The U.S. Supreme Court on Thursday unanimously blocked the president from bypassing the U.S. Senate when making appointments to federal agencies and offices, an important victory for small states like Kansas, Attorney General Derek Schmidt said.
In a unanimous decision, the Court ruled that the appointments of three of the five members of the National Labor Relations Board were invalid because they were made without Senate approval while the Senate was between pro forma sessions. The majority of the court held that in this case a Senate recess of less than three days was too short to allow the president to make so-called “recess” appointments without violating the Advice-and-Consent Clause of the United States Constitution. In effect, the Supreme Court said that the president lacks constitutional authority to determine when the Senate is in recess – only the Senate can do that.
“Going forward, there will be times when today’s decision benefits Democrats and other times when it benefits Republicans,” Schmidt said. “But protecting the role of the United States Senate – where our Founding Fathers gave every state an equal voice – in selecting key federal officers will always benefit small states like Kansas. And preventing the president from ignoring the Constitution’s checks and balances will always benefit every American’s liberty.”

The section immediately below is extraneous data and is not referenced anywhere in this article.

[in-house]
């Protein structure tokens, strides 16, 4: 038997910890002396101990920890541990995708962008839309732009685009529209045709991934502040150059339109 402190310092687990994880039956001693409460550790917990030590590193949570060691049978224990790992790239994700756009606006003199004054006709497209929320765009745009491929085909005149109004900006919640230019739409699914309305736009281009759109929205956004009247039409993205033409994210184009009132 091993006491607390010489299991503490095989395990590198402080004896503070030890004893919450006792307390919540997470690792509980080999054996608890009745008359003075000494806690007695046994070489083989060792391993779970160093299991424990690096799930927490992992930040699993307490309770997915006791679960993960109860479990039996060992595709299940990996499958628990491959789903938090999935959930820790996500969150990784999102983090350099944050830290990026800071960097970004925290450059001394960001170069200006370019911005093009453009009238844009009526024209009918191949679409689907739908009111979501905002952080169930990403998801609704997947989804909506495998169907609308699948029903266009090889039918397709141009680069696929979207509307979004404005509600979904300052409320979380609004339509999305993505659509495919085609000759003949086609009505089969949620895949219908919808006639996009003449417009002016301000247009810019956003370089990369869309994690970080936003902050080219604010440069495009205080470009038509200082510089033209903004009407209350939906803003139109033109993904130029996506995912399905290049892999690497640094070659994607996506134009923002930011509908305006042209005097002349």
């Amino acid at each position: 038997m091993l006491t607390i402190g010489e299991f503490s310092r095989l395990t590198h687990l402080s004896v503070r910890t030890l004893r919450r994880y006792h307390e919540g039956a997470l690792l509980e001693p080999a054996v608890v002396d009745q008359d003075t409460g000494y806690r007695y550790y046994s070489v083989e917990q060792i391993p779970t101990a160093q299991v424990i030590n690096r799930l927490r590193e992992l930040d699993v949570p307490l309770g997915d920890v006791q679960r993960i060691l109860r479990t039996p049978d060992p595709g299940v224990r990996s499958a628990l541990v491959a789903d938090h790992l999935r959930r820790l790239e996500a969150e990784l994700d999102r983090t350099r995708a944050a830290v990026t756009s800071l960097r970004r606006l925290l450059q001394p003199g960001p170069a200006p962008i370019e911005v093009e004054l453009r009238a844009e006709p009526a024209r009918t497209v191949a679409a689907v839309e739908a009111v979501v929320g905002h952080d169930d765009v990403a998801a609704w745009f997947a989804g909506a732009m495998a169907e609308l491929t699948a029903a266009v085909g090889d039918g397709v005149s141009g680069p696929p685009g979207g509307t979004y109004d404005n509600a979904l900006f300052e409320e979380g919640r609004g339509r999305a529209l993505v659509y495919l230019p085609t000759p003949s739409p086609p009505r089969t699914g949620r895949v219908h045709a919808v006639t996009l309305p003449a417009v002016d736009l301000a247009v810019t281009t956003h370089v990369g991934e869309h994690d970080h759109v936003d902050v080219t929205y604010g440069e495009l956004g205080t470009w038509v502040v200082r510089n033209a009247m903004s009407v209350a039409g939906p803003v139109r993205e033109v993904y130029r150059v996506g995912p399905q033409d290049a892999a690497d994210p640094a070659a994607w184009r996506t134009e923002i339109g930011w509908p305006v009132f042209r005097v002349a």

While the unanimous decision imposes significant limits on the presidential recess appointments power, the Court by a 5-4 margin stopped short of adopting the stricter limitations that a lower court had imposed.
In this case, Schmidt joined with 16 other state attorneys general last year urging the Court to invalidate the appointments and to limit the president’s authority to bypass the Senate in making federal appointments. The case is NLRB v. Noel Canning, No. 12–1281.